Nothing quite says ‘Christmas party’ like the smell of mulled wine drifting around an office. It’s an easy drink to make – all of the ingredients can be purchased at your local supermarket. But have you ever wondered where the ingredients come from? Like Santa Claus, many of them have travelled halfway round the world to get here, say students from the Cambridge Global Food Security strategic research initiative.
Moving letters sent by the academic John Crook while he was a prisoner at the notorious Stalag Luft VIII-B camp in World War II reveal his indomitable spirit and brave resolve to remain positive for the sake of loved ones back home.
Lucy Blake (Centre for Family Research) discusses family estrangement and the particular difficulties associated with Christmas.
Natalie Lawrence (Department of History and Philosophy of Science) discusses the history of monsters, and what they say about the people who invent them.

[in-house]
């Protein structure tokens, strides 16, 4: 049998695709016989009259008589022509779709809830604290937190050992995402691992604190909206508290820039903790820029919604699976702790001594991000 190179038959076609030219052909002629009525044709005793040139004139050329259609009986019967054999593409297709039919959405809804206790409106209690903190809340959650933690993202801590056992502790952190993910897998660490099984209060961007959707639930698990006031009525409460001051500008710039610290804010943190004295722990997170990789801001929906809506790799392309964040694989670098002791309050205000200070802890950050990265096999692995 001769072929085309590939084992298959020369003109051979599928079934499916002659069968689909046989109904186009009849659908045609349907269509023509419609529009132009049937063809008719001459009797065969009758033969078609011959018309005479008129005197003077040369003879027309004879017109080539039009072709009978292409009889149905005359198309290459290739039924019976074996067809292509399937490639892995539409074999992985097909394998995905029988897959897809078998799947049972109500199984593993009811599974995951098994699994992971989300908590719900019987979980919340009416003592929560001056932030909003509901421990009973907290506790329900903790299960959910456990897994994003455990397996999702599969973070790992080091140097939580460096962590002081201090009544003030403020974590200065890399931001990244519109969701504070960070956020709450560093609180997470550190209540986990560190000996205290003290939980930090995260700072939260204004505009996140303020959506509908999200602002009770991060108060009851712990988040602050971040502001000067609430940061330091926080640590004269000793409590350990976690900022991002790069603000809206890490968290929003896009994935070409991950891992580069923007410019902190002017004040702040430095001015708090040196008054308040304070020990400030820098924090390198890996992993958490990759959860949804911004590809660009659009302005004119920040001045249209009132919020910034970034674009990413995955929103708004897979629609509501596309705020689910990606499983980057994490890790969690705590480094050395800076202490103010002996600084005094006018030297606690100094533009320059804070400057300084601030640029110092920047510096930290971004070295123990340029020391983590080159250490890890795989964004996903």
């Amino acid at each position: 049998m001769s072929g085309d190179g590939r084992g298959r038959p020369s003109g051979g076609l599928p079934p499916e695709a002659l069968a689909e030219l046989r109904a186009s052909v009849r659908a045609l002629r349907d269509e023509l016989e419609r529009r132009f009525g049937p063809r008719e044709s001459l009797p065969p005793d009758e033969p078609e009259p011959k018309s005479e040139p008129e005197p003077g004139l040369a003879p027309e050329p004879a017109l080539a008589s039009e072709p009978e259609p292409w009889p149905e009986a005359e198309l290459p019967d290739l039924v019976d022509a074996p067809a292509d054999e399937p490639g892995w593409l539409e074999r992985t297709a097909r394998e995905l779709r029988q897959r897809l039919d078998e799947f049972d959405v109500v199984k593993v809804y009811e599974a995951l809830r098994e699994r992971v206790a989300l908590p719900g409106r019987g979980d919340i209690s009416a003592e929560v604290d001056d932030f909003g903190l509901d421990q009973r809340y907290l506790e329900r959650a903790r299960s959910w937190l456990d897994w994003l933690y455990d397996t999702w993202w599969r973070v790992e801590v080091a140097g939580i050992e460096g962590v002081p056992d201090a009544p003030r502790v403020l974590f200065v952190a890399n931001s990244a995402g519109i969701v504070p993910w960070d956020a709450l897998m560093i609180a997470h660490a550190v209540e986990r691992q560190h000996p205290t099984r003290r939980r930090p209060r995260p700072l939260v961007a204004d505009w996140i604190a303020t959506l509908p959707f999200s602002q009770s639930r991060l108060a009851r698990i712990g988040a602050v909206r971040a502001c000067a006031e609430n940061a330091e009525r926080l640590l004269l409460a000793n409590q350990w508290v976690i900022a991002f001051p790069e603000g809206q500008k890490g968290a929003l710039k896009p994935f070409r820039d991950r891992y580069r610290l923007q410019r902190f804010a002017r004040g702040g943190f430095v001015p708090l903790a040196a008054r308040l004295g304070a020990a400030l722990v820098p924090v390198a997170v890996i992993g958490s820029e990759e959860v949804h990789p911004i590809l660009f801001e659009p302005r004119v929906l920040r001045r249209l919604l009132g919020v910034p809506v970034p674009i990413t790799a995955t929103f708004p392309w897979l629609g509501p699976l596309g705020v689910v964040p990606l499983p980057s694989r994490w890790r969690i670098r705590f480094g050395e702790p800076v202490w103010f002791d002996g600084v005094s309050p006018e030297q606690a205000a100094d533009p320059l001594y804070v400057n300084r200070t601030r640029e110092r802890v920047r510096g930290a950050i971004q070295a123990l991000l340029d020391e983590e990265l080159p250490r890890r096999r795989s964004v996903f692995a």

Some of Britain’s traditional Christmas favourites are losing their appeal, a new study of spoken English has revealed.
With Christmas upon us, Cambridge historian Dr Shane McCorristine and geographer and psychologist Dr Jane S.P. Mocellin take us back to the heroic age of Polar exploration, when festive celebrations served as essential emotional, psychological and nutritional functions during winter’s darkest months.
Each year hundreds of people queue day and night in the cold to experience the magic of the Festival of Nine Lessons and Carols in King's College Chapel. At the head of the queue this year is Tim Wotherspoon who lives in Cottenham and studied maths at Cambridge. He is spending five nights on a camp bed on the cobbles to ensure his seat on Christmas Eve.